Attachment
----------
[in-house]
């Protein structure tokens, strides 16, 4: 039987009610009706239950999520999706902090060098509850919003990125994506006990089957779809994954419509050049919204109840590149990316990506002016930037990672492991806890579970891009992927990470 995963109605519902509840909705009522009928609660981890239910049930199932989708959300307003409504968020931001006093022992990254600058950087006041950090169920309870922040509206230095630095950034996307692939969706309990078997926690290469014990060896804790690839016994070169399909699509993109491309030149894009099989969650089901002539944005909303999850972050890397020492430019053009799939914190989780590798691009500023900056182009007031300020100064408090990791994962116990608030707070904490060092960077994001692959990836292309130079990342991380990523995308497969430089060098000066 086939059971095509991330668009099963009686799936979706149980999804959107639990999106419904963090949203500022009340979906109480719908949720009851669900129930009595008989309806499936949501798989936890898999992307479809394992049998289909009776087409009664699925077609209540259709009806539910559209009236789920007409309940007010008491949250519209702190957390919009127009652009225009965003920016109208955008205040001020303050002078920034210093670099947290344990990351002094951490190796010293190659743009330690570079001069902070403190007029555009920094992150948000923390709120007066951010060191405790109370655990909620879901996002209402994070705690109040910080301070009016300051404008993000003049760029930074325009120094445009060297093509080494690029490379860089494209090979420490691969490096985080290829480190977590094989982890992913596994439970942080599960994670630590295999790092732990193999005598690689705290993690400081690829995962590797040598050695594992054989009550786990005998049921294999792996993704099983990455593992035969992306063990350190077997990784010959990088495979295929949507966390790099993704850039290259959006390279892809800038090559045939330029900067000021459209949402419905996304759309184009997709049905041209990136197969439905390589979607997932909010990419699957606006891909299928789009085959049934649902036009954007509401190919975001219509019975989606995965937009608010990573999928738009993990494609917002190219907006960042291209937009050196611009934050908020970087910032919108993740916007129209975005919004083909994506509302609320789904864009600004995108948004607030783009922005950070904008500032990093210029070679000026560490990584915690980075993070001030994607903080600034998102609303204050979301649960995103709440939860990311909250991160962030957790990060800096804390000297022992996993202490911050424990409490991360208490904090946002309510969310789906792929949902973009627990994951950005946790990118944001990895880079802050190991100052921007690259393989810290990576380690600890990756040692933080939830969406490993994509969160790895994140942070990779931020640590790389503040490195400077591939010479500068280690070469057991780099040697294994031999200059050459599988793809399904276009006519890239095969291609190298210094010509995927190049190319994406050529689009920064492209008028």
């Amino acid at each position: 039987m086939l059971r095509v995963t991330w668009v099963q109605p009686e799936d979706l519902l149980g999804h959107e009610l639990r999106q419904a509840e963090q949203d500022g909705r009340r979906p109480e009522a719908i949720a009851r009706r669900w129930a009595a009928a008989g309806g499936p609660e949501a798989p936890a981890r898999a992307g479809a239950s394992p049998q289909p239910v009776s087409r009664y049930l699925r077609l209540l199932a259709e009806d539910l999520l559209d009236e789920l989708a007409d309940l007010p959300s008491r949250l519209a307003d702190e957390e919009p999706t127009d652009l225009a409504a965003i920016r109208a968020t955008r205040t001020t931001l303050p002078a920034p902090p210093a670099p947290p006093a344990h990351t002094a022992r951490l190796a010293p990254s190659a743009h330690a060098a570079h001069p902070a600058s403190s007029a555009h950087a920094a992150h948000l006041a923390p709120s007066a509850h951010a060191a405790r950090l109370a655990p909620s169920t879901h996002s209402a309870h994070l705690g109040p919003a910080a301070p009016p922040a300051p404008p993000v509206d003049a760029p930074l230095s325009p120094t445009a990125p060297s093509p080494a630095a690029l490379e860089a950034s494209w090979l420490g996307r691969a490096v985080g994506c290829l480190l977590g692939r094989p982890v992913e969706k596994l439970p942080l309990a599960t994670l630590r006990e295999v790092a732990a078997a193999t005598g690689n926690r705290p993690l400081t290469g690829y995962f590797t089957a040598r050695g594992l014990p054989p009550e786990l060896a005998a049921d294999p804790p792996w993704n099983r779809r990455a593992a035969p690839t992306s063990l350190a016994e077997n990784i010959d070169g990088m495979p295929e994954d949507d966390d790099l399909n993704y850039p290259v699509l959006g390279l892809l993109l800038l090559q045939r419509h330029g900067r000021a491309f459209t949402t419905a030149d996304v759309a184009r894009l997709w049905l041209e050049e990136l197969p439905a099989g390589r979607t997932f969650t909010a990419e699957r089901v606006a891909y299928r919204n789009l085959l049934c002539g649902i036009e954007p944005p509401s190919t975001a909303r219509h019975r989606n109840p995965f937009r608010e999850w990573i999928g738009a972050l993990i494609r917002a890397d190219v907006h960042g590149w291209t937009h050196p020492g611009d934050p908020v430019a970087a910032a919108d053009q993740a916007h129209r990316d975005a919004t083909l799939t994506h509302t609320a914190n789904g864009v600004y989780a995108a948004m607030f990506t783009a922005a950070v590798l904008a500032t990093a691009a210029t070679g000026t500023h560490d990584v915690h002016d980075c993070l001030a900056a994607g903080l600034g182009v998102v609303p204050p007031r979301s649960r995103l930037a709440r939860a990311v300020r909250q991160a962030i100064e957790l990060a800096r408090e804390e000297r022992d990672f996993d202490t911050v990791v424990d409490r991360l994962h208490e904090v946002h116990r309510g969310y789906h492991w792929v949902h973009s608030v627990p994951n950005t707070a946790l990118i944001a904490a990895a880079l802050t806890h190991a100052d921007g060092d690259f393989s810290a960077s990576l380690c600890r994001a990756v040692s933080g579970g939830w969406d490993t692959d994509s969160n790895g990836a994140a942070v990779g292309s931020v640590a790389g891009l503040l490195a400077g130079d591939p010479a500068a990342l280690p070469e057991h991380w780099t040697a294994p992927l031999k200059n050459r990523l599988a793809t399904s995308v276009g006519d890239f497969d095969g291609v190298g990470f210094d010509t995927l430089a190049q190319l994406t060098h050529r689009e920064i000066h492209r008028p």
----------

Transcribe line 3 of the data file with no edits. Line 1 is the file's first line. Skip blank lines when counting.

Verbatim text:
């Amino acid at each position: 039987m086939l059971r095509v995963t991330w668009v099963q109605p009686e799936d979706l519902l149980g999804h959107e009610l639990r999106q419904a509840e963090q949203d500022g909705r009340r979906p109480e009522a719908i949720a009851r009706r669900w129930a009595a009928a008989g309806g499936p609660e949501a798989p936890a981890r898999a992307g479809a239950s394992p049998q289909p239910v009776s087409r009664y049930l699925r077609l209540l199932a259709e009806d539910l999520l559209d009236e789920l989708a007409d309940l007010p959300s008491r949250l519209a307003d702190e957390e919009p999706t127009d652009l225009a409504a965003i920016r109208a968020t955008r205040t001020t931001l303050p002078a920034p902090p210093a670099p947290p006093a344990h990351t002094a022992r951490l190796a010293p990254s190659a743009h330690a060098a570079h001069p902070a600058s403190s007029a555009h950087a920094a992150h948000l006041a923390p709120s007066a509850h951010a060191a405790r950090l109370a655990p909620s169920t879901h996002s209402a309870h994070l705690g109040p919003a910080a301070p009016p922040a300051p404008p993000v509206d003049a760029p930074l230095s325009p120094t445009a990125p060297s093509p080494a630095a690029l490379e860089a950034s494209w090979l420490g996307r691969a490096v985080g994506c290829l480190l977590g692939r094989p982890v992913e969706k596994l439970p942080l309990a599960t994670l630590r006990e295999v790092a732990a078997a193999t005598g690689n926690r705290p993690l400081t290469g690829y995962f590797t089957a040598r050695g594992l014990p054989p009550e786990l060896a005998a049921d294999p804790p792996w993704n099983r779809r990455a593992a035969p690839t992306s063990l350190a016994e077997n990784i010959d070169g990088m495979p295929e994954d949507d966390d790099l399909n993704y850039p290259v699509l959006g390279l892809l993109l800038l090559q045939r419509h330029g900067r000021a491309f459209t949402t419905a030149d996304v759309a184009r894009l997709w049905l041209e050049e990136l197969p439905a099989g390589r979607t997932f969650t909010a990419e699957r089901v606006a891909y299928r919204n789009l085959l049934c002539g649902i036009e954007p944005p509401s190919t975001a909303r219509h019975r989606n109840p995965f937009r608010e999850w990573i999928g738009a972050l993990i494609r917002a890397d190219v907006h960042g590149w291209t937009h050196p020492g611009d934050p908020v430019a970087a910032a919108d053009q993740a916007h129209r990316d975005a919004t083909l799939t994506h509302t609320a914190n789904g864009v600004y989780a995108a948004m607030f990506t783009a922005a950070v590798l904008a500032t990093a691009a210029t070679g000026t500023h560490d990584v915690h002016d980075c993070l001030a900056a994607g903080l600034g182009v998102v609303p204050p007031r979301s649960r995103l930037a709440r939860a990311v300020r909250q991160a962030i100064e957790l990060a800096r408090e804390e000297r022992d990672f996993d202490t911050v990791v424990d409490r991360l994962h208490e904090v946002h116990r309510g969310y789906h492991w792929v949902h973009s608030v627990p994951n950005t707070a946790l990118i944001a904490a990895a880079l802050t806890h190991a100052d921007g060092d690259f393989s810290a960077s990576l380690c600890r994001a990756v040692s933080g579970g939830w969406d490993t692959d994509s969160n790895g990836a994140a942070v990779g292309s931020v640590a790389g891009l503040l490195a400077g130079d591939p010479a500068a990342l280690p070469e057991h991380w780099t040697a294994p992927l031999k200059n050459r990523l599988a793809t399904s995308v276009g006519d890239f497969d095969g291609v190298g990470f210094d010509t995927l430089a190049q190319l994406t060098h050529r689009e920064i000066h492209r008028p």